Ford is expanding its recall of Ranger pickup trucks in the United States to include more defective airbags from Takata following a deadly accident in Malaysia that revealed a previously unknown glitch. Aside from the passenger airbags, Ford will also now replace driver’s-side airbags in the affected model years -- MY2004-2005 -- according to a statement by the US National Highway Traffic Safety Administration.
Ford’s decision to expand the recall came after NHTSA conducted a review to determine which US cars have installed airbags similar to one in a Honda Motor Co. vehicle that got involved in fatal crash in Malaysia four months ago. Under the expanded recall, both the front and passenger airbags in the Rangers will be returned to Takata for testing.
US regulators have focused their eyes on Takata’s airbag after defects were found to cause an explosion, thereby sending metal shrapnel into drivers and front-seat passengers.
This year alone, 10 carmakers have recalled over 11 million vehicles in the US that have the defective airbags, according to numbers by Reuters. NHTSA deputy administrator David Friedman said in a statement that the agency is “aggressively investigating” Takata airbags from all affected carmakers and is looking at all of the angles.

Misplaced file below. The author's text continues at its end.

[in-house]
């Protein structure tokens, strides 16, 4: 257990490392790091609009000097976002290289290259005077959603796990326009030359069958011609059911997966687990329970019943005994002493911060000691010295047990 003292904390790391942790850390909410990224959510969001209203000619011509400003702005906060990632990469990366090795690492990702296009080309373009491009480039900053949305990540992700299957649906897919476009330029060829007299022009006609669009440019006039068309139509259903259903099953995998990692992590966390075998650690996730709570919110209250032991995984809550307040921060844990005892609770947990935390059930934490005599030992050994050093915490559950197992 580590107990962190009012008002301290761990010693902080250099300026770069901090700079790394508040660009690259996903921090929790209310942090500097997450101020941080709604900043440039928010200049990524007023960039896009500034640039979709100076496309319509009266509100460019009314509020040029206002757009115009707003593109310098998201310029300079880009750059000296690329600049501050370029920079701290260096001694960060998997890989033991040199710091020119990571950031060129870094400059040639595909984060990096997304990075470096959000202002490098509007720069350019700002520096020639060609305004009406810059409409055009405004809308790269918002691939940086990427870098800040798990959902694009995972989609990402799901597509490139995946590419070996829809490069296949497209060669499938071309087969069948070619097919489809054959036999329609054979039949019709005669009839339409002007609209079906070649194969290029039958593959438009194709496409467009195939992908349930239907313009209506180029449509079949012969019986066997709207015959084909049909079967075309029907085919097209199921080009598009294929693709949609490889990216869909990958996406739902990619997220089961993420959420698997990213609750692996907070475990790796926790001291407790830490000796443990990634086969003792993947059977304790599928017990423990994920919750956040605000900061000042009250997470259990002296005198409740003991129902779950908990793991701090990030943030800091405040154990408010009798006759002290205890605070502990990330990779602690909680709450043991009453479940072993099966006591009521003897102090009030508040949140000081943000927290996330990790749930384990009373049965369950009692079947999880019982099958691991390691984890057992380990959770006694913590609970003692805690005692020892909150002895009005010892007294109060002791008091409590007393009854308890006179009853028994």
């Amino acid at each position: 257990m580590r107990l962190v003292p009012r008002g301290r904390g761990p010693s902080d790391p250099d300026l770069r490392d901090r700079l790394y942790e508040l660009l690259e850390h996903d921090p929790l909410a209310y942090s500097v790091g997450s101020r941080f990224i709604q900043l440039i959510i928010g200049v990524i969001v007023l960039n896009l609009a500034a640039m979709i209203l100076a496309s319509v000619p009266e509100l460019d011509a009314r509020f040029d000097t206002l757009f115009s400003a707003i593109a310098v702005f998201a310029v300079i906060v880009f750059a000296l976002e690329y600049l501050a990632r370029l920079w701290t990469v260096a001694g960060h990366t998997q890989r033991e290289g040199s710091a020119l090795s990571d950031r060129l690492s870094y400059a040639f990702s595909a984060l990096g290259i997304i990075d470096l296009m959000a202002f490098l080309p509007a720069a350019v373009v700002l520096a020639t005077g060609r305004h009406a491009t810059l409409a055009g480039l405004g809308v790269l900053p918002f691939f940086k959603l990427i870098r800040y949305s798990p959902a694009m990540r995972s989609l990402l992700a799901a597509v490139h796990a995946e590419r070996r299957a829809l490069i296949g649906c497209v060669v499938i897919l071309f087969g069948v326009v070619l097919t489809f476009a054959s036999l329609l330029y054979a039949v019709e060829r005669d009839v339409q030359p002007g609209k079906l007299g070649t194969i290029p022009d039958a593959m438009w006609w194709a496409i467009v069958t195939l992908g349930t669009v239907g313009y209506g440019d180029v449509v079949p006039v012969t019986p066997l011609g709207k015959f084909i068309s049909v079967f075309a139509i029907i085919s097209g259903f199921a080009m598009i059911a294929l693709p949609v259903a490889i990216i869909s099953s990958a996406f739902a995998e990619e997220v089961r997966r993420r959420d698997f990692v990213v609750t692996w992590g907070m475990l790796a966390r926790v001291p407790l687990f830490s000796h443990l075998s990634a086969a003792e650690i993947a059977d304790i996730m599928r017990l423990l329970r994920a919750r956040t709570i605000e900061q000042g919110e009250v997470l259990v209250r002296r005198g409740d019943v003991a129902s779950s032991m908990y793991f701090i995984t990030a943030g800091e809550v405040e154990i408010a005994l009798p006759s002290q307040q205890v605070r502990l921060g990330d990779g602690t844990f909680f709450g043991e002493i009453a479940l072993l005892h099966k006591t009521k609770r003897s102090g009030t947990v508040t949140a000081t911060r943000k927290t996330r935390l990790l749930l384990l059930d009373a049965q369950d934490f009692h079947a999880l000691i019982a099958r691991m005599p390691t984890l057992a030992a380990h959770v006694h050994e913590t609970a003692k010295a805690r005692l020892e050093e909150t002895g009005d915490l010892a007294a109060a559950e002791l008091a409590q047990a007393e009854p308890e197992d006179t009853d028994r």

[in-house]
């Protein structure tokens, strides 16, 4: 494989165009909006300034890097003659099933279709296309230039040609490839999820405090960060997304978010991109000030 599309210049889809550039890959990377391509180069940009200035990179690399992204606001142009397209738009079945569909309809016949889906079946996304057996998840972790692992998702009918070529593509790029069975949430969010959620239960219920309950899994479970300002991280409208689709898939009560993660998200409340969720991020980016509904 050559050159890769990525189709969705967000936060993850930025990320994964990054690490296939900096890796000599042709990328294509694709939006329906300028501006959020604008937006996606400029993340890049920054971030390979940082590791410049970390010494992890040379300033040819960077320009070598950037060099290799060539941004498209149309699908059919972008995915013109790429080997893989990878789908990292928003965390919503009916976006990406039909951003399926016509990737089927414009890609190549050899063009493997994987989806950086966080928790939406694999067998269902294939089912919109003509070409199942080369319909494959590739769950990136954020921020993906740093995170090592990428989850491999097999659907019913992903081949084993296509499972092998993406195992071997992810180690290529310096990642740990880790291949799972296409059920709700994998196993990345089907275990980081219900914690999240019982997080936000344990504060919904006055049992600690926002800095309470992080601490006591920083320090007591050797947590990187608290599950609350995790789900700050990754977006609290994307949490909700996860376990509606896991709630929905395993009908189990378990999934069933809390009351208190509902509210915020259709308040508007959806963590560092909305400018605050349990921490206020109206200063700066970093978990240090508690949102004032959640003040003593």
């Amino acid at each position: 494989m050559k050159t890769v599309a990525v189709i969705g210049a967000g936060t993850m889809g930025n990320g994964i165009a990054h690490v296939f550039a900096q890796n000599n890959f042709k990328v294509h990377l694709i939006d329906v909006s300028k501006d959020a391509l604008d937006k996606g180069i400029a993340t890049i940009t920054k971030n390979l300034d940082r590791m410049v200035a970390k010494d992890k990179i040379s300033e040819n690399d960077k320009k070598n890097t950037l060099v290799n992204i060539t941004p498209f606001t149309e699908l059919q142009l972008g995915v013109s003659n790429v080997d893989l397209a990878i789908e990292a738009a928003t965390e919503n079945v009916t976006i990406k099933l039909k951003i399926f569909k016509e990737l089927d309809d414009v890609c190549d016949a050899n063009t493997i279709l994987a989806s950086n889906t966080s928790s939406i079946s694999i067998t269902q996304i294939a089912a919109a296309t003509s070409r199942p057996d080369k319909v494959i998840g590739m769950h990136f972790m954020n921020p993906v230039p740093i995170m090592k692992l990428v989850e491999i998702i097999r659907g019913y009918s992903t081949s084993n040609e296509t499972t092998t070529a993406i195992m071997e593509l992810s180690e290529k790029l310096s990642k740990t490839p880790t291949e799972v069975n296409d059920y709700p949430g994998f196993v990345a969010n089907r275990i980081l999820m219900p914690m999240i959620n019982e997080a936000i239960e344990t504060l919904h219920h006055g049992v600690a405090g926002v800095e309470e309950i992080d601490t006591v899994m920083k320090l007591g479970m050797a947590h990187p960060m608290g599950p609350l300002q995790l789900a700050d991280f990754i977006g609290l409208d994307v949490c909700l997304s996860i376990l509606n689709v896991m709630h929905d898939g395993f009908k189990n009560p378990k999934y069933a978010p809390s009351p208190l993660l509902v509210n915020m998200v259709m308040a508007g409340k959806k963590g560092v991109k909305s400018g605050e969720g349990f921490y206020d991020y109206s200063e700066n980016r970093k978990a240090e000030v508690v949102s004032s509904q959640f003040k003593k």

According to the NHTSA summary, Takata it does not know of any incidents involving drivers-side airbag ruptures in the Ford Ranger. The airbag involved in the Malaysia crash has been traced to a now-closed site in LaGrange, Ga.
The NHTSA summary also shows that the agency knew of the Malaysia crash in September. Takata has told NHTSA probers that the airbag involved in the crash weren’t fitted in vehicles bound for the US.
NHTSA noted that the Ford Ranger is the only US vehicle having an airbag similar to the one in the Malaysia crash. Earlier this year, Ford issued an airbag recall of the Ranger, along with the 2005-2007 Mustang and the 2005-2006 GT sports car.